The Snot: World’s Incompetent Coders Seek Refugee Status Within Health Care

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Not THAT Clueless!
Not THAT Clueless!

Breaking News:

The world’s’ incompetent and/or hopelessly lazy computer coders and Electronic Medical Record (EMR, aka EHR) companies continue to overwhelm the health care industry’s border controls to demand refugee status. Such status apparently includes guaranteed and lucrative work producing dangerously outdated, inefficient, and surreally ineffective software that wastes healthcare providers’ time and endangers patient safety and privacy. Providers’ security measure seems to have broken down completely in many locations, with a devastating impact on staff and patients alike.

As a desperate response, clinicians including nurses and physicians have sent a designated representative to the United Nations to demand a prompt Resolution condemning this severe and persistent attack on health care quality, efficiency, and patient safety. The designated representative has also been tasked with seeking UN approval for Peace Keepers to prevent such parasitic coders and EMR/EHR firms and their health care management allies from continuing to prey on innocent providers and patients.

The EMR industry has countered with its own representative. In a press conference, he insisted that anyone who expects quality coding in health care is clearly Anti-Technology, Anti-Progress, Pro-Competence and thus Anti-Incompetence, Pro-Efficiency and thus Anti-Waste, Pro-Quality and thus Anti-Crap, Pro-User and Pro-Patient and thus Anti-Management. He added that such dangerous enemies of “our sweet deal” have no place in the Profit (aka “Health Care”) Industry, and must be promptly crushed, preferably in an extremely slow, wasteful, inefficient, awkward, and unreliable manner consistent with industry standards.

In other news:

Anonymous hackers, in a show of public service, have reportedly saved many lives since they began providing unfettered and clearly organized (“the original data was such a mess!”) access to all the health care data the EMR industry also reported it is fully able to also provide, except at the moment and until further notice, and which they also claim remains completely secure “except for inevitable losses for which we are entirely not responsible as determined by us. Get used to it.”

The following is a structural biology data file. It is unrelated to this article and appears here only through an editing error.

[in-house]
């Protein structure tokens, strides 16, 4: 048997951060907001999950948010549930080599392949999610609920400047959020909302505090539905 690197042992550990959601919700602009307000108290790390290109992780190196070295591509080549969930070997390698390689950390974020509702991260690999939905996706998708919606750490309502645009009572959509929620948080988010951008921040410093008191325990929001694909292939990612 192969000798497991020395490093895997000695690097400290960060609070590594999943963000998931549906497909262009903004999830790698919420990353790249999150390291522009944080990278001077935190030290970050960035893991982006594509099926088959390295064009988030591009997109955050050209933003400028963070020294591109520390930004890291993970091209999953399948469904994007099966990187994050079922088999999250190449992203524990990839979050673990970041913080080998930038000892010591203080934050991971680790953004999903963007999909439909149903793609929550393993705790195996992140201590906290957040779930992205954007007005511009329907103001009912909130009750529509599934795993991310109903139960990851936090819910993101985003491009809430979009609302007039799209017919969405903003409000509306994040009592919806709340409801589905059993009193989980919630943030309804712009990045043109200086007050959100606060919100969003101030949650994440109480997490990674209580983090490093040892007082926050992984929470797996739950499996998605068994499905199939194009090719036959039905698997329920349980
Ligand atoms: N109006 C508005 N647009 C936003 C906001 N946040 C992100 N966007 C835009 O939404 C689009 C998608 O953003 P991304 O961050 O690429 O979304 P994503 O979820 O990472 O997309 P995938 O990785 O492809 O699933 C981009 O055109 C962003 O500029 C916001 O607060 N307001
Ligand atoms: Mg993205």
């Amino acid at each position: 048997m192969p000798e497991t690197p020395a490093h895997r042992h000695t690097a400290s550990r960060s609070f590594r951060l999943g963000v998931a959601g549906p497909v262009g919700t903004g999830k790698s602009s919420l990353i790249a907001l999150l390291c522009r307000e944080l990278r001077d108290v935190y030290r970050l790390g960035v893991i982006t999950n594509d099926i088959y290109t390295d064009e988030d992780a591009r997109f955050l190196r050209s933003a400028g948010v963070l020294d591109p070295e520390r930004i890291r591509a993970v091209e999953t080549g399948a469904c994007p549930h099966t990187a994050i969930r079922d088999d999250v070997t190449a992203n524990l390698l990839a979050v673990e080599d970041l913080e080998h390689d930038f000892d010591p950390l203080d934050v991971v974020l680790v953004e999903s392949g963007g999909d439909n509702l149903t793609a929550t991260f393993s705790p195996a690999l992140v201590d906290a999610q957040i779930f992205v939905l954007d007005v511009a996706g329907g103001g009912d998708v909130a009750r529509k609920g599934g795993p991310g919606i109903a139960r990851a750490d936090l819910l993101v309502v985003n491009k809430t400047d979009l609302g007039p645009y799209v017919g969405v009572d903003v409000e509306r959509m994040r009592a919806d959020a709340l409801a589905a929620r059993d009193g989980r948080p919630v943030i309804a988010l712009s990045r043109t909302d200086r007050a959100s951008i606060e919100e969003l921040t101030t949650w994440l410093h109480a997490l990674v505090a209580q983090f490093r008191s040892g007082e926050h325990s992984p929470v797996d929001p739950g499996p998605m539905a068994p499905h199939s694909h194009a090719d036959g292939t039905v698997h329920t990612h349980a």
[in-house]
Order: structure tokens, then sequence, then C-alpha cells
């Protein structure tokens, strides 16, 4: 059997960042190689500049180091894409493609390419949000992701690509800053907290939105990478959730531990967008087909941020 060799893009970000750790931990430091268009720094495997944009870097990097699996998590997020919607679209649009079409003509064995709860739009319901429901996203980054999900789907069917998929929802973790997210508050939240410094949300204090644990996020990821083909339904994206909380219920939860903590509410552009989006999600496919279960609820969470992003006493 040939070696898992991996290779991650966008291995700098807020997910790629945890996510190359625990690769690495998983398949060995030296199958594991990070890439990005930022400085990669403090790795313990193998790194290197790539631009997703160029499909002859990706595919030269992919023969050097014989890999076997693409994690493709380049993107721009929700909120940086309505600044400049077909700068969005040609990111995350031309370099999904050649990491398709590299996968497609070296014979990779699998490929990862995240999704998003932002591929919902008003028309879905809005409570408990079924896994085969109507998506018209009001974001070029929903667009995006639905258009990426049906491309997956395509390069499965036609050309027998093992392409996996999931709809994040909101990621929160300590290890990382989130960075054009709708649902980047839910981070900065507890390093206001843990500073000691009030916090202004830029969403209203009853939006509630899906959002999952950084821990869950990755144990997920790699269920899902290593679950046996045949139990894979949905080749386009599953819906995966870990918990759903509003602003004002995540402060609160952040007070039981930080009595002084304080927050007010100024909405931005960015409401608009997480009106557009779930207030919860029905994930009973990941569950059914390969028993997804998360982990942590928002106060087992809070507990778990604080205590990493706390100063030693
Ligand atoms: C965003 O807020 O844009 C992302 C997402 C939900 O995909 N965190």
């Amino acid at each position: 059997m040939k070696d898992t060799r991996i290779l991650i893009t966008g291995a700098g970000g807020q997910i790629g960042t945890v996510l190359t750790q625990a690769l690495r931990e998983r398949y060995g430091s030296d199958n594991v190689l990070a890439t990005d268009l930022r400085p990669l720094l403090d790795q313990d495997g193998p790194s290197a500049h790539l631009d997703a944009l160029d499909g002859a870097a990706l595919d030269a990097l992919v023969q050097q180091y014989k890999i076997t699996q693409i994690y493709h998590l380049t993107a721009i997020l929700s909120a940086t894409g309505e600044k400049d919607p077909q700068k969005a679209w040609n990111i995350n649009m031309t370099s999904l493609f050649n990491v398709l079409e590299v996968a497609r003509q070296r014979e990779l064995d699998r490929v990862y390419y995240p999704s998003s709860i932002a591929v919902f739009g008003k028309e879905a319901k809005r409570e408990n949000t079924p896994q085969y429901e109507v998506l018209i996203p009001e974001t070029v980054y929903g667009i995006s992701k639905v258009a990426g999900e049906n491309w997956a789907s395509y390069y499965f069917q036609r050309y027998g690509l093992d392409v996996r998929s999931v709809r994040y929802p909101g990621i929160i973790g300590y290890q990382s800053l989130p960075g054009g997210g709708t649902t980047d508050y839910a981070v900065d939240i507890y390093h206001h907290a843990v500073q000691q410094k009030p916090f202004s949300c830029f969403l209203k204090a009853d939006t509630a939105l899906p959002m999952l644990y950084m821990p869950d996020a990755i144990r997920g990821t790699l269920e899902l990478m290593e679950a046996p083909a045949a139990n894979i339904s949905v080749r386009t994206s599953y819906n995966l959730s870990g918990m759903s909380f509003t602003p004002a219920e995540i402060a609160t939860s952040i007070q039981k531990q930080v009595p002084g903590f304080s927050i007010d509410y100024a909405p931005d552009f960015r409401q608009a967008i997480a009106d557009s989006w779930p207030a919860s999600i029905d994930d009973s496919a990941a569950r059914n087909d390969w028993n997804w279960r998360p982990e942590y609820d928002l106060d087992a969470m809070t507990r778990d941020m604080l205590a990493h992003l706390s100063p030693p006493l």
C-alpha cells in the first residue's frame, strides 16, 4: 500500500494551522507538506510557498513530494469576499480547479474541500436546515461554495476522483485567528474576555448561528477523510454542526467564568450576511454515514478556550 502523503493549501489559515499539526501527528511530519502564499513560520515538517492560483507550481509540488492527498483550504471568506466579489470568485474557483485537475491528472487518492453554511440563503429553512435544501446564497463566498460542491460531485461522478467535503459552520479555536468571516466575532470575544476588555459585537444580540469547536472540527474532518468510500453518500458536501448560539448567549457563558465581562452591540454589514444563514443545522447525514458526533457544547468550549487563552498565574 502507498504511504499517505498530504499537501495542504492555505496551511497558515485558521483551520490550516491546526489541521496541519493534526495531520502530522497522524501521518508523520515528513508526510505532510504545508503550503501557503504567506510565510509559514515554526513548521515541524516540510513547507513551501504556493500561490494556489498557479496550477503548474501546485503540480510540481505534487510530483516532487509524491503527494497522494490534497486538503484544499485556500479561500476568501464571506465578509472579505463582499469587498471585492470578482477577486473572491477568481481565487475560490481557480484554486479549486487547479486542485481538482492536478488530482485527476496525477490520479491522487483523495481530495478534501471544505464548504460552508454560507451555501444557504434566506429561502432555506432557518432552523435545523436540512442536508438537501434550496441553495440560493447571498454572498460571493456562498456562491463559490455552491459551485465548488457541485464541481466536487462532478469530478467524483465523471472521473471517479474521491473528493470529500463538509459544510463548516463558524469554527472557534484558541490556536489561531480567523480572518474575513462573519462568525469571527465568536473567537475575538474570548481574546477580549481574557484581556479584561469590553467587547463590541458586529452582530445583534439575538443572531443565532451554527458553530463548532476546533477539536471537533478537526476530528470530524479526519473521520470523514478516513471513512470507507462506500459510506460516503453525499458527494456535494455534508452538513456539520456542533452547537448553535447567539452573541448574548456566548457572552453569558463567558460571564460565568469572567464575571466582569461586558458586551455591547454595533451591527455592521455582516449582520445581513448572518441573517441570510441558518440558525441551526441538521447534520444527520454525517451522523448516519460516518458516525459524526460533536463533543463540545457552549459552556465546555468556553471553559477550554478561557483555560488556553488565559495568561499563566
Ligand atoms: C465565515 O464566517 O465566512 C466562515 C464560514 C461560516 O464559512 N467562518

EMR representatives added that their past repeated successes at securing all stored data after each successive and increasingly massive breach/theft clearly proves the merit of their claims of total security moving into the future:

“After each increasingly massive loss, we have consistently been able to keep our data fully secure until the next massive theft, consistently.”

In other news:

Incompetent Public Relations workers and firms have increasingly overwhelmed border controls and demanded refugee status with paid work within the EMR industry. Updates to follow…

(EMR industry representatives did not respond to our request for comments. Their recorded messages indicated that their servers are guaranteed reliable and are also down for some unspecified duration for obscure reasons “that are obviously not our fault as determined by us,” consistent with industry standards and practices. )


      1. Far more can be learned, and thus taught, than most people imagine. There are limits of course, in all things, but the only way to find them is to try and push past them and see how far you get. Most people imagine where they are instead, and sell themsleves short that way. By that kind of thinking humans wouldn’t have fire yet, yes?

        Liked by 1 person

      2. Exactly! And I also think that it does not help that my generation and my children’s generation have the feeling of entitlement because of participation awards and trophies. Nope-get out there and do it! Discover your amazing abilities and capabilities!! And it doesn’t help we are all technologically bombarded with too much new better faster-when it’s not really more “advanced” than the last thing. And don’t get me started on the Kardashian Worship (lol) Bigger and faster isn’t always better, and with all the smarties proving the lack of securities with the “latest and greatest” and the corporations inability to admit there’s a problem on proves we are a “it’s their fault not ours” society and nation…sad